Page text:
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This chapter provides an overview of the body's physical and psychological reactions to stress and injury. It also introduces many of the terms and concepts used throughout the text. The physiological response to trauma and the subsequent healing process are affected by the therapeutic modalities described later in this book. Pain, a major factor limiting function, is presented in Chapter 2.

• Why does a text dealing with therapeutic modalities focus its initial attention on the cell? To understand the purpose and effects of therapeutic modalities, we must first gain a basic knowledge of the body's response to injury. We will see that when therapeutic modalities are applied to living tissue, we are not just treating an ankle or a knee. We are applying stress • to the cells that will influence their metabolic function and assist healing.

Few, if any, modalities actually speed the healing of an injury. The body heals the injury at its own rate. However, by treating an injury with thermal, electrical, mechanical, or light energy, we attempt to provide the optimal environment for healing to occur. But what is a therapeutic modality? For the purposes of this text, a modality is a form of stress applied to the body for the purpose of eliciting an involuntary physiological response.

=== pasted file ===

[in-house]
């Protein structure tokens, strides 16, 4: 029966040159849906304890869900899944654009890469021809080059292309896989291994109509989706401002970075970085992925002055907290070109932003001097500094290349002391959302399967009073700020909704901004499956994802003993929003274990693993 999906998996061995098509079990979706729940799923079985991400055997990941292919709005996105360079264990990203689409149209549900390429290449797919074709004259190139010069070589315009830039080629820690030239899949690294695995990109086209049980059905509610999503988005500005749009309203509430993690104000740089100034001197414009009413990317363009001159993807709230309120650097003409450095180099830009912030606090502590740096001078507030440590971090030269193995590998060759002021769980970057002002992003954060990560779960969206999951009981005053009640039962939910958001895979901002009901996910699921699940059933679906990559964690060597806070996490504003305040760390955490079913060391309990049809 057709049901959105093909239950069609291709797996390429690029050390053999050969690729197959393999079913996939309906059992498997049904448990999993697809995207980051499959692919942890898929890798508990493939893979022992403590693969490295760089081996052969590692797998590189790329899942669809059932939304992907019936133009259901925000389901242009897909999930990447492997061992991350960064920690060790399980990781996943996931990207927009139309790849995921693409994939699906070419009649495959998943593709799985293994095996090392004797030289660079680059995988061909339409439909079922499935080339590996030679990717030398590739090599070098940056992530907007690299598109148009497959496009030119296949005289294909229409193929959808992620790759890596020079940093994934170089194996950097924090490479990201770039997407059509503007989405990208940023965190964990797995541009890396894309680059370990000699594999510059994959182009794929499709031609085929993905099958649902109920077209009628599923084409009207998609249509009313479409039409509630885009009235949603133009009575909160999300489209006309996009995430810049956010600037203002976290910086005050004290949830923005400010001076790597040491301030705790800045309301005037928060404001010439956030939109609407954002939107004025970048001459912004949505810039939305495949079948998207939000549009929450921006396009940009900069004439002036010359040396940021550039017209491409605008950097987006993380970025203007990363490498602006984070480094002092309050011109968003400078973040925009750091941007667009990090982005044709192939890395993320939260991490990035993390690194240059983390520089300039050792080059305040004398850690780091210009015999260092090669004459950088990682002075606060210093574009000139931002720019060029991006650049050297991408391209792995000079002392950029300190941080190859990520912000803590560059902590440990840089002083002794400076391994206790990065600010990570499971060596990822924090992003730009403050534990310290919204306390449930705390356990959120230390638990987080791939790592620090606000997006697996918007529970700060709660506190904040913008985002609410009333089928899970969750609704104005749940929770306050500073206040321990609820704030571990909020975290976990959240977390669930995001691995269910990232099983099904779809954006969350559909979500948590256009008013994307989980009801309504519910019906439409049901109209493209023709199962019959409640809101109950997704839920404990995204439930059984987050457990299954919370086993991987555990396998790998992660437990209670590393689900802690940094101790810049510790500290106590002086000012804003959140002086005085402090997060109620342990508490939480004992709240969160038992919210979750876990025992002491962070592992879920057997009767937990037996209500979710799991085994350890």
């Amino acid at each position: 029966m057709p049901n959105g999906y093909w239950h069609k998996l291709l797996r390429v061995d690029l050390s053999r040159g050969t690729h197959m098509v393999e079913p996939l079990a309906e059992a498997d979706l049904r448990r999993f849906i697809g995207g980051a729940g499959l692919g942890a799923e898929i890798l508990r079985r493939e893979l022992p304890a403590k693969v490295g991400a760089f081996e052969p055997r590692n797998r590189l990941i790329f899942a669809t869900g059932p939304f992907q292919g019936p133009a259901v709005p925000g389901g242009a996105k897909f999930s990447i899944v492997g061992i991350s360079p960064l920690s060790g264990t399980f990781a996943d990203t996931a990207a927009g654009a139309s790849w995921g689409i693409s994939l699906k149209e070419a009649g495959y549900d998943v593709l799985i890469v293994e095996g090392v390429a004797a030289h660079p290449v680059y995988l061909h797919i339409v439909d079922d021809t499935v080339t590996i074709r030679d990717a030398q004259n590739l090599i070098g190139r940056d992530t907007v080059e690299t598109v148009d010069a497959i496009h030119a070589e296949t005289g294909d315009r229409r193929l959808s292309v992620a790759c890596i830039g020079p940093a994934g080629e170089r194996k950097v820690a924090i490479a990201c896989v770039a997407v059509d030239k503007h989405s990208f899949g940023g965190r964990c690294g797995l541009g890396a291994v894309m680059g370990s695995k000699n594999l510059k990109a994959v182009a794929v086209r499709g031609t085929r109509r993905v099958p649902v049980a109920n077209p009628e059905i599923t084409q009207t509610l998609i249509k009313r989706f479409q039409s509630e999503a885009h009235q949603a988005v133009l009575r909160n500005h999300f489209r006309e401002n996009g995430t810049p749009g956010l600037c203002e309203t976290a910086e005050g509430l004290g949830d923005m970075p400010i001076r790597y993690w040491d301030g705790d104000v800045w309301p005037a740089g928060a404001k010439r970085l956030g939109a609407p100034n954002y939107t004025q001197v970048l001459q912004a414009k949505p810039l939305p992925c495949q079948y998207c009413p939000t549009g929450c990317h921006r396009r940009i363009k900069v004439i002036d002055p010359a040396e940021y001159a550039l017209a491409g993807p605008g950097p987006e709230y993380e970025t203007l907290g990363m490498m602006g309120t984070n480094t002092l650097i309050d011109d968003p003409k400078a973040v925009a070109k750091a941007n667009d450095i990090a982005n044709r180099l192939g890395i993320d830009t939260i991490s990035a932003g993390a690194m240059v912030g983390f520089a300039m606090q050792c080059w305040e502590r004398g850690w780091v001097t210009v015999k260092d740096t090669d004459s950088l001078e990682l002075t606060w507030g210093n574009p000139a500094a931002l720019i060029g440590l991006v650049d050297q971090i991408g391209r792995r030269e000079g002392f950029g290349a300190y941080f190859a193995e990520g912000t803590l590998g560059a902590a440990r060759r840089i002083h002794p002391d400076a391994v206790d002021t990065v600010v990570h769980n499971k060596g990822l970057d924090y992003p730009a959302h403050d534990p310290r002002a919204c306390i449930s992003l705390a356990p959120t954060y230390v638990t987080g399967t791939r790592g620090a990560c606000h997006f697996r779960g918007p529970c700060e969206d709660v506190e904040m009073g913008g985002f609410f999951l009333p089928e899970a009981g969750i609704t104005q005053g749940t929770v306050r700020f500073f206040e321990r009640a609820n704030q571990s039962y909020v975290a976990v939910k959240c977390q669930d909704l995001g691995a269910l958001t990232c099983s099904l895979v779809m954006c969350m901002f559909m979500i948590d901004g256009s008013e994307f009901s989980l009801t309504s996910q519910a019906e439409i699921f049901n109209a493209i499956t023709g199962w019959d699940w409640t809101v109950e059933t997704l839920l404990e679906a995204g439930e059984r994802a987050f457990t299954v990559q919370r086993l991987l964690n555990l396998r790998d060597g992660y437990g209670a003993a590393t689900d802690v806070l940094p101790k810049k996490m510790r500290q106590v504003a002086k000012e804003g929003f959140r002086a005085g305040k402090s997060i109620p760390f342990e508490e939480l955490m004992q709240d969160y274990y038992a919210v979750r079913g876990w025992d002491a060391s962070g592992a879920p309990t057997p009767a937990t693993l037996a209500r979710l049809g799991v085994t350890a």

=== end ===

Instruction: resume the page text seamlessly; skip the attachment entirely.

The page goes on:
Defining the term "therapeutic" is needed to understand the principles behind the application of energy to the body. To be deemed therapeutic, the stress applied to the body must be conducive to the healing process of the injury in its current healing state. The optimum conditions for healing require a balance between protecting the area from further distresses and restoring tissue function at the earliest possible time.1 The application of a modality at an improper point in its recovery may hinder, if not set back, the healing process. To complete this definition, therapeutic modalities involve the application of the correct form of energy, based on stage of inflammation, that best promotes healing.

To illustrate this concept, consider a lacerated finger. If dirt and grime are allowed to enter the cut, an infection occurs and delays the healing process by hindering the normal physiological healing response. If the area is cleaned, an antibiotic ointment applied, and the wound covered with a dressing, the healing progresses relatively unhindered. Modalities function similarly; we use these devices to influence the body's physiological functions to provide the traumatized tissue with the best healing environment.

Stresses Placed on Tissues

Any type of mechanical, chemical, thermal, or emotional force placed on the body can be regarded as stress. Although we often think of stress as only being negative, many of the "stresses" in life are positive. Indeed, to be without stress is to be without life.

Consider the various types of stressors encountered by an athlete: the cardiovascular benefits associated ...

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